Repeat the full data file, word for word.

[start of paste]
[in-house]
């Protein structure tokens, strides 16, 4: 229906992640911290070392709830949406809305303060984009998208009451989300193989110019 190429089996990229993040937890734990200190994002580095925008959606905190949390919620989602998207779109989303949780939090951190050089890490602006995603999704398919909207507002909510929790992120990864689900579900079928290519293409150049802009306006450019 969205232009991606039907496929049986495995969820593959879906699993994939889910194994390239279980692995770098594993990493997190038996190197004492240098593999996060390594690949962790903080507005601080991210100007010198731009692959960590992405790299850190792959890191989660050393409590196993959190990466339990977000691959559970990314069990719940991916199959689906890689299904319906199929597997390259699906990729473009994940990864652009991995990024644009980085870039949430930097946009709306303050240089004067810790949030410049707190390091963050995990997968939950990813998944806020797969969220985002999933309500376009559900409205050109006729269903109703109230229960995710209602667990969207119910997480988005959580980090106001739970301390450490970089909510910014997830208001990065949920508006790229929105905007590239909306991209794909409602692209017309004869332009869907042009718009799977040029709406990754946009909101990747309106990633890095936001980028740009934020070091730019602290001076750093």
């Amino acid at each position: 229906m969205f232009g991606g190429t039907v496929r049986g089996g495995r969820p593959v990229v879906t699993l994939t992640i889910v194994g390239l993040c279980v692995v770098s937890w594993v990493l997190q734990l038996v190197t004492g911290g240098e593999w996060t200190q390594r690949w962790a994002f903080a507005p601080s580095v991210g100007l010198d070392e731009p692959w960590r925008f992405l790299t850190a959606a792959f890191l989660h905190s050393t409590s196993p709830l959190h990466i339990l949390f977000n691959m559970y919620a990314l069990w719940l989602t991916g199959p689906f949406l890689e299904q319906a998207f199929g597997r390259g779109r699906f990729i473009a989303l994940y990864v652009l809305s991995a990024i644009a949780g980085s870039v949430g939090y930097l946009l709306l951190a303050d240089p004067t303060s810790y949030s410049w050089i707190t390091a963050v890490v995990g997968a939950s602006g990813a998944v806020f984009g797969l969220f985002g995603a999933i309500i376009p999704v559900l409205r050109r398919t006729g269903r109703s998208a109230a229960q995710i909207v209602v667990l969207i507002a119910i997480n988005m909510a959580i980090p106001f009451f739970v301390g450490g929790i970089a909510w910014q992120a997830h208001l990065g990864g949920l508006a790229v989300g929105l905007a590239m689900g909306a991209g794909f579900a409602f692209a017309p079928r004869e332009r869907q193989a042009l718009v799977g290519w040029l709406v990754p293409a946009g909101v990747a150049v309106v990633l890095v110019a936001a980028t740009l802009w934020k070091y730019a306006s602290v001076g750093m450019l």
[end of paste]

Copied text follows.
[in-house]
């Protein structure tokens, strides 16, 4: 229906992640911290070392709830949406809305303060984009998208009451989300193989110019 190429089996990229993040937890734990200190994002580095925008959606905190949390919620989602998207779109989303949780939090951190050089890490602006995603999704398919909207507002909510929790992120990864689900579900079928290519293409150049802009306006450019 969205232009991606039907496929049986495995969820593959879906699993994939889910194994390239279980692995770098594993990493997190038996190197004492240098593999996060390594690949962790903080507005601080991210100007010198731009692959960590992405790299850190792959890191989660050393409590196993959190990466339990977000691959559970990314069990719940991916199959689906890689299904319906199929597997390259699906990729473009994940990864652009991995990024644009980085870039949430930097946009709306303050240089004067810790949030410049707190390091963050995990997968939950990813998944806020797969969220985002999933309500376009559900409205050109006729269903109703109230229960995710209602667990969207119910997480988005959580980090106001739970301390450490970089909510910014997830208001990065949920508006790229929105905007590239909306991209794909409602692209017309004869332009869907042009718009799977040029709406990754946009909101990747309106990633890095936001980028740009934020070091730019602290001076750093």
């Amino acid at each position: 229906m969205f232009g991606g190429t039907v496929r049986g089996g495995r969820p593959v990229v879906t699993l994939t992640i889910v194994g390239l993040c279980v692995v770098s937890w594993v990493l997190q734990l038996v190197t004492g911290g240098e593999w996060t200190q390594r690949w962790a994002f903080a507005p601080s580095v991210g100007l010198d070392e731009p692959w960590r925008f992405l790299t850190a959606a792959f890191l989660h905190s050393t409590s196993p709830l959190h990466i339990l949390f977000n691959m559970y919620a990314l069990w719940l989602t991916g199959p689906f949406l890689e299904q319906a998207f199929g597997r390259g779109r699906f990729i473009a989303l994940y990864v652009l809305s991995a990024i644009a949780g980085s870039v949430g939090y930097l946009l709306l951190a303050d240089p004067t303060s810790y949030s410049w050089i707190t390091a963050v890490v995990g997968a939950s602006g990813a998944v806020f984009g797969l969220f985002g995603a999933i309500i376009p999704v559900l409205r050109r398919t006729g269903r109703s998208a109230a229960q995710i909207v209602v667990l969207i507002a119910i997480n988005m909510a959580i980090p106001f009451f739970v301390g450490g929790i970089a909510w910014q992120a997830h208001l990065g990864g949920l508006a790229v989300g929105l905007a590239m689900g909306a991209g794909f579900a409602f692209a017309p079928r004869e332009r869907q193989a042009l718009v799977g290519w040029l709406v990754p293409a946009g909101v990747a150049v309106v990633l890095v110019a936001a980028t740009l802009w934020k070091y730019a306006s602290v001076g750093m450019l």